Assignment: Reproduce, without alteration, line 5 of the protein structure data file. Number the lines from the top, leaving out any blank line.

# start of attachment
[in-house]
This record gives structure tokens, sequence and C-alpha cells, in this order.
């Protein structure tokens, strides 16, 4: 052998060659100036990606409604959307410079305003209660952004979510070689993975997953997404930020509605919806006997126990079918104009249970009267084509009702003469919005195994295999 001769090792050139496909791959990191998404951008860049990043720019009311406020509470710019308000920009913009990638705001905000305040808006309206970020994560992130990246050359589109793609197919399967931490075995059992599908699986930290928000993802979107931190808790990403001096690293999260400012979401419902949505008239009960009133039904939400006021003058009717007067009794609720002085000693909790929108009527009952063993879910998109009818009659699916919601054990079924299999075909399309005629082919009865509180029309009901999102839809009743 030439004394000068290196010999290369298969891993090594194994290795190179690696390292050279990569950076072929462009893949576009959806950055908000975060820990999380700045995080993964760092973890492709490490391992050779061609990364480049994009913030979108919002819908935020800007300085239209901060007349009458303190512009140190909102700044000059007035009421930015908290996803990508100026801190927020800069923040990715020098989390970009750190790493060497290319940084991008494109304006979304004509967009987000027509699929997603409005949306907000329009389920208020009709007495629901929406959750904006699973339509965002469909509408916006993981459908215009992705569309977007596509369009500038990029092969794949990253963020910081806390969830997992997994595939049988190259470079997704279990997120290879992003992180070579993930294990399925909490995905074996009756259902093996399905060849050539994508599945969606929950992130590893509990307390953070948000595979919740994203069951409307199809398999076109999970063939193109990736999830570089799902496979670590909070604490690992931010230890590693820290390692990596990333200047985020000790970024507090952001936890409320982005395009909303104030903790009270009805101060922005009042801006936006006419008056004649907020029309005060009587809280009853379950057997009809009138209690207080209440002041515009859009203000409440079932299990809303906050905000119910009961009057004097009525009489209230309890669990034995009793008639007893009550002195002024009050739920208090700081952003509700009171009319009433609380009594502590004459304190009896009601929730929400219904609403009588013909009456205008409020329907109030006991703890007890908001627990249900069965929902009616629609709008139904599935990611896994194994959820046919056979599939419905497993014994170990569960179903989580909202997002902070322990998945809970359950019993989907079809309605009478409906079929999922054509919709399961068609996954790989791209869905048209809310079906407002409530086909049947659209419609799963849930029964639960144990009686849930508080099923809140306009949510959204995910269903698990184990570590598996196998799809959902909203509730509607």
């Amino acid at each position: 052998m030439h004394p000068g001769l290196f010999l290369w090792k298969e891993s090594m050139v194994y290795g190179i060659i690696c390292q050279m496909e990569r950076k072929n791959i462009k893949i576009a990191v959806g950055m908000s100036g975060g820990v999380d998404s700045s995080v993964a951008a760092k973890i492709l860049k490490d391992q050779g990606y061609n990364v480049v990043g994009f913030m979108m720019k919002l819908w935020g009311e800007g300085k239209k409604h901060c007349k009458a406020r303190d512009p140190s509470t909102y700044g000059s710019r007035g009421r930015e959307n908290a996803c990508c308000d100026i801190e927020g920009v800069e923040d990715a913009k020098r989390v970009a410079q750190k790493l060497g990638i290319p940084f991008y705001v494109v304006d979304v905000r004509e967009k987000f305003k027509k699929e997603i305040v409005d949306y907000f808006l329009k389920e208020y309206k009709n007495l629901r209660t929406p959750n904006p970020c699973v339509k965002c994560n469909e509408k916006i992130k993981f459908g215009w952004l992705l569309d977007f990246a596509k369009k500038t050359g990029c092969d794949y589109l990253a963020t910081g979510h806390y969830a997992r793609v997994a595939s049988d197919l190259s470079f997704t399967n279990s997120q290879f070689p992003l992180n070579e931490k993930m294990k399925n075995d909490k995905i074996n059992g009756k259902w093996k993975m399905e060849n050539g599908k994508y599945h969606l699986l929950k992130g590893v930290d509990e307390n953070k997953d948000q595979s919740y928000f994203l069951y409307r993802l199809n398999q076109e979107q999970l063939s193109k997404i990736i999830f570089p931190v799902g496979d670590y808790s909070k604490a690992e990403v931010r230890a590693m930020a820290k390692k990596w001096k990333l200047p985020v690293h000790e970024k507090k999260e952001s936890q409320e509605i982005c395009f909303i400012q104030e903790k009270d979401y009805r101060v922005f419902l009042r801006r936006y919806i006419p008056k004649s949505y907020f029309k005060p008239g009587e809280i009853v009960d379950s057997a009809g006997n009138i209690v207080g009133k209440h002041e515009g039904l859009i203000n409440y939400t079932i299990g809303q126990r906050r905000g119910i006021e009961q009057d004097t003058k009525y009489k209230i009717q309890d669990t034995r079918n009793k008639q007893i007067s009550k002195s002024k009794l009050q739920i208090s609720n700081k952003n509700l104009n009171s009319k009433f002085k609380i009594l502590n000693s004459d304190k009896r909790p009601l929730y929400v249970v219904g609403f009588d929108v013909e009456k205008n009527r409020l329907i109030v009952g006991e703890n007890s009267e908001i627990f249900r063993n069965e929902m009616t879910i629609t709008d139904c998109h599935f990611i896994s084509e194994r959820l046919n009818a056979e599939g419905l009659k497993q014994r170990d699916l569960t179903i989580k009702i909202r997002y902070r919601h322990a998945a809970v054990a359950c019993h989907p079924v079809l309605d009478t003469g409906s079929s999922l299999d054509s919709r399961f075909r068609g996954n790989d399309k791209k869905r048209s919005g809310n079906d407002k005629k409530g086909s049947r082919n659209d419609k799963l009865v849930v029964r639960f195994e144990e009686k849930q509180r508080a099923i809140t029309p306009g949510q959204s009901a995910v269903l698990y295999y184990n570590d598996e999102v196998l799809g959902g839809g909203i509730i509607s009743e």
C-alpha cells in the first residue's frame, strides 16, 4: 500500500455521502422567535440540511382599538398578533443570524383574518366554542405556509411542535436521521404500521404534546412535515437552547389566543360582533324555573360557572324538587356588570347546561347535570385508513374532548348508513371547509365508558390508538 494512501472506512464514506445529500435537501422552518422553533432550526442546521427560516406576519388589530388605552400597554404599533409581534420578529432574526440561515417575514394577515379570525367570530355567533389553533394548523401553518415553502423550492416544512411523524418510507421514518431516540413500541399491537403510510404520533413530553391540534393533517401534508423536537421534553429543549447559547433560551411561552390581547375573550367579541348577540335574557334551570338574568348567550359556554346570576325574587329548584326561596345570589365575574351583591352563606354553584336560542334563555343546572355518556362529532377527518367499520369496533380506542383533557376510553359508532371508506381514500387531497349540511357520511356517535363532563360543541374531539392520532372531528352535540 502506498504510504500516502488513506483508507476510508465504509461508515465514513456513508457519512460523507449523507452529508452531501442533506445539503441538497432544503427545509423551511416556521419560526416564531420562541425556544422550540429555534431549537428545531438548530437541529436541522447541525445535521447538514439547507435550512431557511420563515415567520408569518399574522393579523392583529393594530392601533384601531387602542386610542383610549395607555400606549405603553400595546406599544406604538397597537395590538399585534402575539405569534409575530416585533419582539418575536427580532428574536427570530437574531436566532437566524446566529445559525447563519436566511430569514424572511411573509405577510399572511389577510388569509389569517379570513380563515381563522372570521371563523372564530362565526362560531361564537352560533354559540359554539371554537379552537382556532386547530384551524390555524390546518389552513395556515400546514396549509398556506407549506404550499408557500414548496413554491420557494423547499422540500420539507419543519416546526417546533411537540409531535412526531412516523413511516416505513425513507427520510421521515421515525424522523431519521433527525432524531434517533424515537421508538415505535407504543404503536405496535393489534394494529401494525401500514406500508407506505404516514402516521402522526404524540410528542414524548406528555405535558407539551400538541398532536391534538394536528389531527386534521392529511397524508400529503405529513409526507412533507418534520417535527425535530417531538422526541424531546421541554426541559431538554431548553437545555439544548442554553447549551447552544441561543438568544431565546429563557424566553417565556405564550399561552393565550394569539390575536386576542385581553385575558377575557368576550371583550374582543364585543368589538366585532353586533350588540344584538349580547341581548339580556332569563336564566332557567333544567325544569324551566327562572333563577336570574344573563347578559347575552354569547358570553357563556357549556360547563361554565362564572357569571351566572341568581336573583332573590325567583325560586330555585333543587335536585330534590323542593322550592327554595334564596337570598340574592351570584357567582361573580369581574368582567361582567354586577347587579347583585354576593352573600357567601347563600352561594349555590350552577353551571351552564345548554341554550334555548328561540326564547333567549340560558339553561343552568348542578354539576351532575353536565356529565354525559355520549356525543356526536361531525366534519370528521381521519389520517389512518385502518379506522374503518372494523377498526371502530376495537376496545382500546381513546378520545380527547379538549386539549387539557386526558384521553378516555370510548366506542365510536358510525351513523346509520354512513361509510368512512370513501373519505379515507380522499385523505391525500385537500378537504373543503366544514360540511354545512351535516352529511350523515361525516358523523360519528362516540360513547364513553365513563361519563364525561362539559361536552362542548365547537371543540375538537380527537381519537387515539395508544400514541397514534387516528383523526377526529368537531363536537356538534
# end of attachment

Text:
C-alpha cells in the first residue's frame, strides 16, 4: 500500500455521502422567535440540511382599538398578533443570524383574518366554542405556509411542535436521521404500521404534546412535515437552547389566543360582533324555573360557572324538587356588570347546561347535570385508513374532548348508513371547509365508558390508538 494512501472506512464514506445529500435537501422552518422553533432550526442546521427560516406576519388589530388605552400597554404599533409581534420578529432574526440561515417575514394577515379570525367570530355567533389553533394548523401553518415553502423550492416544512411523524418510507421514518431516540413500541399491537403510510404520533413530553391540534393533517401534508423536537421534553429543549447559547433560551411561552390581547375573550367579541348577540335574557334551570338574568348567550359556554346570576325574587329548584326561596345570589365575574351583591352563606354553584336560542334563555343546572355518556362529532377527518367499520369496533380506542383533557376510553359508532371508506381514500387531497349540511357520511356517535363532563360543541374531539392520532372531528352535540 502506498504510504500516502488513506483508507476510508465504509461508515465514513456513508457519512460523507449523507452529508452531501442533506445539503441538497432544503427545509423551511416556521419560526416564531420562541425556544422550540429555534431549537428545531438548530437541529436541522447541525445535521447538514439547507435550512431557511420563515415567520408569518399574522393579523392583529393594530392601533384601531387602542386610542383610549395607555400606549405603553400595546406599544406604538397597537395590538399585534402575539405569534409575530416585533419582539418575536427580532428574536427570530437574531436566532437566524446566529445559525447563519436566511430569514424572511411573509405577510399572511389577510388569509389569517379570513380563515381563522372570521371563523372564530362565526362560531361564537352560533354559540359554539371554537379552537382556532386547530384551524390555524390546518389552513395556515400546514396549509398556506407549506404550499408557500414548496413554491420557494423547499422540500420539507419543519416546526417546533411537540409531535412526531412516523413511516416505513425513507427520510421521515421515525424522523431519521433527525432524531434517533424515537421508538415505535407504543404503536405496535393489534394494529401494525401500514406500508407506505404516514402516521402522526404524540410528542414524548406528555405535558407539551400538541398532536391534538394536528389531527386534521392529511397524508400529503405529513409526507412533507418534520417535527425535530417531538422526541424531546421541554426541559431538554431548553437545555439544548442554553447549551447552544441561543438568544431565546429563557424566553417565556405564550399561552393565550394569539390575536386576542385581553385575558377575557368576550371583550374582543364585543368589538366585532353586533350588540344584538349580547341581548339580556332569563336564566332557567333544567325544569324551566327562572333563577336570574344573563347578559347575552354569547358570553357563556357549556360547563361554565362564572357569571351566572341568581336573583332573590325567583325560586330555585333543587335536585330534590323542593322550592327554595334564596337570598340574592351570584357567582361573580369581574368582567361582567354586577347587579347583585354576593352573600357567601347563600352561594349555590350552577353551571351552564345548554341554550334555548328561540326564547333567549340560558339553561343552568348542578354539576351532575353536565356529565354525559355520549356525543356526536361531525366534519370528521381521519389520517389512518385502518379506522374503518372494523377498526371502530376495537376496545382500546381513546378520545380527547379538549386539549387539557386526558384521553378516555370510548366506542365510536358510525351513523346509520354512513361509510368512512370513501373519505379515507380522499385523505391525500385537500378537504373543503366544514360540511354545512351535516352529511350523515361525516358523523360519528362516540360513547364513553365513563361519563364525561362539559361536552362542548365547537371543540375538537380527537381519537387515539395508544400514541397514534387516528383523526377526529368537531363536537356538534